Since 2002 Perimeter Institute has been recording seminars, conference talks, and public outreach events using video cameras installed in our lecture theatres. Perimeter now has 7 formal presentation spaces for its many scientific conferences, seminars, workshops and educational outreach activities, all with advanced audio-visual technical capabilities. Recordings of events in these areas are all available On-Demand from this Video Library and on Perimeter Institute Recorded Seminar Archive (PIRSA). PIRSA is a permanent, free, searchable, and citable archive of recorded seminars from relevant bodies in physics. This resource has been partially modelled after Cornell University's arXiv.org.
The dynamics of fluids is a long standing challenge that remained as an unsolved problem for centuries. Understanding its main features, chaos and turbulence, is likely to provide an understanding of the principles and non-linear dynamics of a large class of systems far from equilibrium. We consider a conceptually new viewpoint to study these features using black hole dynamics. Since the gravitational field is characterized by a curved geometry, the gravity variables provide a geometrical framework for studying the dynamics of fluids: A geometrization of turbulence.
Numerical simulations of binary black holes with spin have revealed some surprising behavior: for antialigned spins in the orbital plane, 1) one sees an up-and-down "bobbing" of the entire orbital plane at the orbital frequency and 2) the merged black hole receives an enormous kick that depends on the phase at merger. Natural questions are: What causes the bobbing? Can the kick be viewed as a post-merger continuation of the bobbing?
The dynamics of fluids is a long standing challenge that remained as an unsolved problem for centuries. Understanding its main features, chaos and turbulence, is likely to provide an understanding of the principles and non-linear dynamics of a large class of systems far from equilibrium. We consider a conceptually new viewpoint to study these features using black hole dynamics. Since the gravitational field is characterized by a curved geometry, the gravity variables provide a geometrical framework for studying the dynamics of fluids: A geometrization of turbulence.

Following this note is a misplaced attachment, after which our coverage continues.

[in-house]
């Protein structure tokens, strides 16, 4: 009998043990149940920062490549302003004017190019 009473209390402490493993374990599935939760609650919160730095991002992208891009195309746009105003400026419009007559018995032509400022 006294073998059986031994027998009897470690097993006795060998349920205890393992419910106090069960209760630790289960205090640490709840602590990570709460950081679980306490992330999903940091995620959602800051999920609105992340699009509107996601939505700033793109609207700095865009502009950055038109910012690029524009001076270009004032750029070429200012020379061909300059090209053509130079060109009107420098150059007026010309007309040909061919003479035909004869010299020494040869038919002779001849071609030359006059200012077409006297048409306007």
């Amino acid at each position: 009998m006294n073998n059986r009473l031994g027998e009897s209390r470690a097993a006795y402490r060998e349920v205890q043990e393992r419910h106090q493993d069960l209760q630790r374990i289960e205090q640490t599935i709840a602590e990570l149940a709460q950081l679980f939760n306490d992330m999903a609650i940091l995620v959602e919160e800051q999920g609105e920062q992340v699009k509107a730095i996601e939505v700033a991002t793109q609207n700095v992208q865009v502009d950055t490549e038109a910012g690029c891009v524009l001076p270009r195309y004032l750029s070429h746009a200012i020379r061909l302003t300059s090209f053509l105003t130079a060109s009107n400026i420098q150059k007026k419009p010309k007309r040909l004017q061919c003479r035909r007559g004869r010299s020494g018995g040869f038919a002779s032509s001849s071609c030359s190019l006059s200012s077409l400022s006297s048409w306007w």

Quantum computers have emerged as the natural architecture to study the physics of strongly correlated many-body quantum systems, thus providing a major new impetus to the field of many-body quantum physics. While the method of choice for simulating classical many-body systems has long since been the ubiquitous Monte Carlo method, the formulation of a generalization of this method to the quantum regime has been impeded by the fundamental peculiarities of quantum mechanics, including, interference effects and the no-cloning theorem.
This talk will describe the best current understanding of the interior structure of astronomically realistic black holes.
A common misconception is that matter falling into a black hole simply falls to a central singularity, and that's that.
Reality is much more interesting. Rotating black holes have not only outer horizons, but also inner horizons. Penrose (1968) first pointed out that an infaller falling through the inner horizon would see the outside Universe infinitely blueshifted, and he speculated that this would destabilize the inner horizon.
The dynamics of fluids is a long standing challenge that remained as an unsolved problem for centuries. Understanding its main features, chaos and turbulence, is likely to provide an understanding of the principles and non-linear dynamics of a large class of systems far from equilibrium. We consider a conceptually new viewpoint to study these features using black hole dynamics. Since the gravitational field is characterized by a curved geometry, the gravity variables provide a geometrical framework for studying the dynamics of fluids: A geometrization of turbulence.